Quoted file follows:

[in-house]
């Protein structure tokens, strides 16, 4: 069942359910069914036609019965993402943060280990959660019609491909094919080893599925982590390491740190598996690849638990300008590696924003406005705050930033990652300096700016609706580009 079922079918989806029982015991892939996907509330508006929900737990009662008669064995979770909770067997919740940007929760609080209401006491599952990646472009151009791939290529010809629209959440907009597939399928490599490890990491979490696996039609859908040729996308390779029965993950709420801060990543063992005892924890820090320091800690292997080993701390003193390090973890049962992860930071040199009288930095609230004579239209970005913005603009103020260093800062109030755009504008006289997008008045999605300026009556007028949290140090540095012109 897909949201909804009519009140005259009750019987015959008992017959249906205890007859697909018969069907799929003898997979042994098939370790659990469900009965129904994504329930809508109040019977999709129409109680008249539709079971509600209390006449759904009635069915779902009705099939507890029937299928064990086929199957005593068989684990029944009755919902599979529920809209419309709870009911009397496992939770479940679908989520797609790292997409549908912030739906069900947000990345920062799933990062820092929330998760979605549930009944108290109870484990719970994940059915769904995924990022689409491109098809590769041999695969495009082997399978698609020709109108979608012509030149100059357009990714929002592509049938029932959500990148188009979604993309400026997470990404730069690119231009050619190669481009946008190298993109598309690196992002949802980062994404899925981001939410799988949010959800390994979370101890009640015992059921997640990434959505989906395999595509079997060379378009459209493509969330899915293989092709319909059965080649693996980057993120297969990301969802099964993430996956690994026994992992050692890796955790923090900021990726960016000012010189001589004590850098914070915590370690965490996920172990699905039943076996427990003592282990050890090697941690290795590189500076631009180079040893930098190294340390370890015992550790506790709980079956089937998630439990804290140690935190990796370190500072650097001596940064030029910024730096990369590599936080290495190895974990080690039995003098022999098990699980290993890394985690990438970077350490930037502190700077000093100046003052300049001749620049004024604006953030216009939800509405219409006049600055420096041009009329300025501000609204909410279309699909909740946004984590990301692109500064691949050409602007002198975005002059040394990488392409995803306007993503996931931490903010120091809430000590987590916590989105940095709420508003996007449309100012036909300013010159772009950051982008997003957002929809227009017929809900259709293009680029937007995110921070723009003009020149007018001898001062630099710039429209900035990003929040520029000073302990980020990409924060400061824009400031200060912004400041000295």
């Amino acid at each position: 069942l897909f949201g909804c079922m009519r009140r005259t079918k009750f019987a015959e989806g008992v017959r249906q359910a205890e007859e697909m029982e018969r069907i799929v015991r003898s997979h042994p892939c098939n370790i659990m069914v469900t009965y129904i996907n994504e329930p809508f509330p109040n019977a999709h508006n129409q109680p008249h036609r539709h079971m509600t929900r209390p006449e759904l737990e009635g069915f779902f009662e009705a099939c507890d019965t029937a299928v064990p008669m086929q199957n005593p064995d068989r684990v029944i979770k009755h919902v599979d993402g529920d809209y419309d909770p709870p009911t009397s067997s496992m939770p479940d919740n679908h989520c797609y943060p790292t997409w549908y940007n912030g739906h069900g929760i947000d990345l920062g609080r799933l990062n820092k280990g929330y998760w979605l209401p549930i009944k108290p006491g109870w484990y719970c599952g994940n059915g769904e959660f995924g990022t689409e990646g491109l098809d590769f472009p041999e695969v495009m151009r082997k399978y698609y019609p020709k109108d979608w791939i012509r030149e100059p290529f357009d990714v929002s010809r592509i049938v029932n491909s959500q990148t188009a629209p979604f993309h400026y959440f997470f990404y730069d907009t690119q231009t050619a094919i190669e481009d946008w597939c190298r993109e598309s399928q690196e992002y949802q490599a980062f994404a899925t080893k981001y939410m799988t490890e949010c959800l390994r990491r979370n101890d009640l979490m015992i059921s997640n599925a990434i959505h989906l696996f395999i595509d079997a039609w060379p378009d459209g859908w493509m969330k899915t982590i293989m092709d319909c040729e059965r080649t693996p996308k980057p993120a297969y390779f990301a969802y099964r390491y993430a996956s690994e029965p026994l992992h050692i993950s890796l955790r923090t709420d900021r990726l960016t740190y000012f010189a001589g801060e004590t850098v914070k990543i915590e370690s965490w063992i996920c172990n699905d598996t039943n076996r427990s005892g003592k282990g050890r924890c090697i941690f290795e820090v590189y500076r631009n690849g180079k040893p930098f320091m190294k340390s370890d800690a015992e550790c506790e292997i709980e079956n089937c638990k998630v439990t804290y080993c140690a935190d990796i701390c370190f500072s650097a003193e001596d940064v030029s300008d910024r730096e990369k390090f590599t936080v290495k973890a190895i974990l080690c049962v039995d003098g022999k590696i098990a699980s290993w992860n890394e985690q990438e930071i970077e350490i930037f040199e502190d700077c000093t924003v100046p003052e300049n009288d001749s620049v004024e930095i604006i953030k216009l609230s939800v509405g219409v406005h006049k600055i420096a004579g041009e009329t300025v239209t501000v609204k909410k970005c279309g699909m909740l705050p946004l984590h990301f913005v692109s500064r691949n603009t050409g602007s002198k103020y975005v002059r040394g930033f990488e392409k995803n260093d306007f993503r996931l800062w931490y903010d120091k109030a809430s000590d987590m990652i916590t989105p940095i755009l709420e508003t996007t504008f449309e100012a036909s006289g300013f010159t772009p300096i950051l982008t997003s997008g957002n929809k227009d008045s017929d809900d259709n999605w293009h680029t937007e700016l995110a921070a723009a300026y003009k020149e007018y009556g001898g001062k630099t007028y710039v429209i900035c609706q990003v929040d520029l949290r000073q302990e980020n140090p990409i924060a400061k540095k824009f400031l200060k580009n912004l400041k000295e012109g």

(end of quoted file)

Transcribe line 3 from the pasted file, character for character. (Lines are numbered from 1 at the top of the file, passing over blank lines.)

């Amino acid at each position: 069942l897909f949201g909804c079922m009519r009140r005259t079918k009750f019987a015959e989806g008992v017959r249906q359910a205890e007859e697909m029982e018969r069907i799929v015991r003898s997979h042994p892939c098939n370790i659990m069914v469900t009965y129904i996907n994504e329930p809508f509330p109040n019977a999709h508006n129409q109680p008249h036609r539709h079971m509600t929900r209390p006449e759904l737990e009635g069915f779902f009662e009705a099939c507890d019965t029937a299928v064990p008669m086929q199957n005593p064995d068989r684990v029944i979770k009755h919902v599979d993402g529920d809209y419309d909770p709870p009911t009397s067997s496992m939770p479940d919740n679908h989520c797609y943060p790292t997409w549908y940007n912030g739906h069900g929760i947000d990345l920062g609080r799933l990062n820092k280990g929330y998760w979605l209401p549930i009944k108290p006491g109870w484990y719970c599952g994940n059915g769904e959660f995924g990022t689409e990646g491109l098809d590769f472009p041999e695969v495009m151009r082997k399978y698609y019609p020709k109108d979608w791939i012509r030149e100059p290529f357009d990714v929002s010809r592509i049938v029932n491909s959500q990148t188009a629209p979604f993309h400026y959440f997470f990404y730069d907009t690119q231009t050619a094919i190669e481009d946008w597939c190298r993109e598309s399928q690196e992002y949802q490599a980062f994404a899925t080893k981001y939410m799988t490890e949010c959800l390994r990491r979370n101890d009640l979490m015992i059921s997640n599925a990434i959505h989906l696996f395999i595509d079997a039609w060379p378009d459209g859908w493509m969330k899915t982590i293989m092709d319909c040729e059965r080649t693996p996308k980057p993120a297969y390779f990301a969802y099964r390491y993430a996956s690994e029965p026994l992992h050692i993950s890796l955790r923090t709420d900021r990726l960016t740190y000012f010189a001589g801060e004590t850098v914070k990543i915590e370690s965490w063992i996920c172990n699905d598996t039943n076996r427990s005892g003592k282990g050890r924890c090697i941690f290795e820090v590189y500076r631009n690849g180079k040893p930098f320091m190294k340390s370890d800690a015992e550790c506790e292997i709980e079956n089937c638990k998630v439990t804290y080993c140690a935190d990796i701390c370190f500072s650097a003193e001596d940064v030029s300008d910024r730096e990369k390090f590599t936080v290495k973890a190895i974990l080690c049962v039995d003098g022999k590696i098990a699980s290993w992860n890394e985690q990438e930071i970077e350490i930037f040199e502190d700077c000093t924003v100046p003052e300049n009288d001749s620049v004024e930095i604006i953030k216009l609230s939800v509405g219409v406005h006049k600055i420096a004579g041009e009329t300025v239209t501000v609204k909410k970005c279309g699909m909740l705050p946004l984590h990301f913005v692109s500064r691949n603009t050409g602007s002198k103020y975005v002059r040394g930033f990488e392409k995803n260093d306007f993503r996931l800062w931490y903010d120091k109030a809430s000590d987590m990652i916590t989105p940095i755009l709420e508003t996007t504008f449309e100012a036909s006289g300013f010159t772009p300096i950051l982008t997003s997008g957002n929809k227009d008045s017929d809900d259709n999605w293009h680029t937007e700016l995110a921070a723009a300026y003009k020149e007018y009556g001898g001062k630099t007028y710039v429209i900035c609706q990003v929040d520029l949290r000073q302990e980020n140090p990409i924060a400061k540095k824009f400031l200060k580009n912004l400041k000295e012109g």